Greek’s request to Germany to suspend the export of military equipment to Turkey following its military adventure in the region, has been denied.
Germany’s Foreign Ministry has issued a statement saying the federal government follows “a restrictive and responsible weapons exports policy.” Licenses for arms sales to Turkey are granted “after careful consideration and through the prism of foreign and security policy parameters.”
The ministry also noted that the number of licenses for exports of arms to Turkey is “very low.”
According to a 2019 report from the German government, the majority of weapons bound for Turkey are “maritime goods.”
Germany’s ThyssenKrupp Marine Systems (TKMS) is helping Turkey build six class 214 submarines.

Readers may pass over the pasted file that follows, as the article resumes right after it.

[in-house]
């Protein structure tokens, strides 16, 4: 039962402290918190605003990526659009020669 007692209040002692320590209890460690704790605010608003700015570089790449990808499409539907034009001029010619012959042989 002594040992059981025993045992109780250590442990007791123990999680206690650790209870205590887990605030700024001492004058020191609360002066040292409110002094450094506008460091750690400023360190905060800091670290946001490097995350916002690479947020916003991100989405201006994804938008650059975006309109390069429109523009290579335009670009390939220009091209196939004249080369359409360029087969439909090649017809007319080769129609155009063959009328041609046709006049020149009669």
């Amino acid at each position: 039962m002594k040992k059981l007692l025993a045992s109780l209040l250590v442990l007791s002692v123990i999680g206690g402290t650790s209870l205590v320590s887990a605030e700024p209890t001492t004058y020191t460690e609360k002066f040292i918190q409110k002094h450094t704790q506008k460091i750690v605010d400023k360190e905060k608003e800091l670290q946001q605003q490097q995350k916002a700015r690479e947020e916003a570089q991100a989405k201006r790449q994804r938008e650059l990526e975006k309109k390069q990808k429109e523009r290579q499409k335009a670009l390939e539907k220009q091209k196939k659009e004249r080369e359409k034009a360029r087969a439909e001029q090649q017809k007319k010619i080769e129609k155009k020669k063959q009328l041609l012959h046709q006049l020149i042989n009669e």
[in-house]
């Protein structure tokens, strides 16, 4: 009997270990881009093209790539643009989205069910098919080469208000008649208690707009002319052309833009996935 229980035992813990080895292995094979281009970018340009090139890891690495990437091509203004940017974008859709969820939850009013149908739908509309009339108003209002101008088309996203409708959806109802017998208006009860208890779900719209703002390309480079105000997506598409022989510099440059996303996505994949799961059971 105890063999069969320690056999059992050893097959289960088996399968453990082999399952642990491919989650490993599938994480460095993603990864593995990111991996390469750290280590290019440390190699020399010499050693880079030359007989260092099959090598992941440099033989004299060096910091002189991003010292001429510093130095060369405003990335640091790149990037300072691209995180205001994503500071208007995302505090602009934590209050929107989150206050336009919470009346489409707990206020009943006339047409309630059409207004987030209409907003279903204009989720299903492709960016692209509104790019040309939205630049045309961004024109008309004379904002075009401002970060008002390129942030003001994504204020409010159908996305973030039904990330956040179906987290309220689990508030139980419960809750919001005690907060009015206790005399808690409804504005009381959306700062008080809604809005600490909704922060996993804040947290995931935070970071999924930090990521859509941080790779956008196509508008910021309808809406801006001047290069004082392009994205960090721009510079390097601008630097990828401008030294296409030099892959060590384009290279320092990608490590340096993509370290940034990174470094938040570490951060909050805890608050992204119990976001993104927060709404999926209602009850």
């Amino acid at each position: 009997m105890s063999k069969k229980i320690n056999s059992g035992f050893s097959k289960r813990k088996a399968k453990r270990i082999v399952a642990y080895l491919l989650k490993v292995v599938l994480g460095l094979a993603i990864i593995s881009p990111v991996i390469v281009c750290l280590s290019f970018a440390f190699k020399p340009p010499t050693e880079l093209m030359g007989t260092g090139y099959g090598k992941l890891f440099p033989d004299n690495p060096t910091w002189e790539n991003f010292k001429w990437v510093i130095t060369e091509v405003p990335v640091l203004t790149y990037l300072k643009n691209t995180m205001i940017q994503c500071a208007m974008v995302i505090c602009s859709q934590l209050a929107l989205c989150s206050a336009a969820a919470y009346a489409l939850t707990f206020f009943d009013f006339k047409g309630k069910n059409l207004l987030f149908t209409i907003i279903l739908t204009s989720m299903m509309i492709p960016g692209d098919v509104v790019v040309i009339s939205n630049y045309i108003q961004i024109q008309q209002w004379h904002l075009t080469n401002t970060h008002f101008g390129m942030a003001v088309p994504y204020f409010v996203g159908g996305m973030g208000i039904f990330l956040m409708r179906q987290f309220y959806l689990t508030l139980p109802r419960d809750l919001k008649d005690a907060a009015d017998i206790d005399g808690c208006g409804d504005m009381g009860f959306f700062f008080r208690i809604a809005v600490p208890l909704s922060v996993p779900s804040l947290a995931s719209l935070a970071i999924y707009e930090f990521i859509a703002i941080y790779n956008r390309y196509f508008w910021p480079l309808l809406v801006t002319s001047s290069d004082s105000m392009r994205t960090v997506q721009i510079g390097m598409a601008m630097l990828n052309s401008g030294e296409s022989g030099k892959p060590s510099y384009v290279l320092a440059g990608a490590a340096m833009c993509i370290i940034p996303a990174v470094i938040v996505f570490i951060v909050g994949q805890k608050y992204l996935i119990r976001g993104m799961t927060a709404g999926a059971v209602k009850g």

The sales of the class 214 submarines comes at a time when NATO member Turkey with its allies are threatening to invade Greece, a member of the European Union, while continuing to violate Greece’s maritime sovereign rights.
In 2018, Germany’s weapon exports to Turkey was €242.8 million, a third of its total trade with that country; in the third quarter of 2019, Germany’s weapon sales to Turkey touched €184.1 million.
Greece had asked countries in the European Union to halt military exports to Turkey, according to media reports on Tuesday attributed to its foreign minister, midst a deepening dispute between the two neighbors over maritime boundaries in the eastern Mediterranean.
Nikos Dendias, Greece’s Foreign Minister has also written to Oliver Varhelyi, the EU’s Enlargement Commissioner, holding Turkey responsible for violating its customs union with the bloc. Germany continues to be part of a minority group of countries within the bloc which continues to block sanctions against Turkey despite the latter’s violations of the sovereign rights of Cyprus and Greece – both EU member states.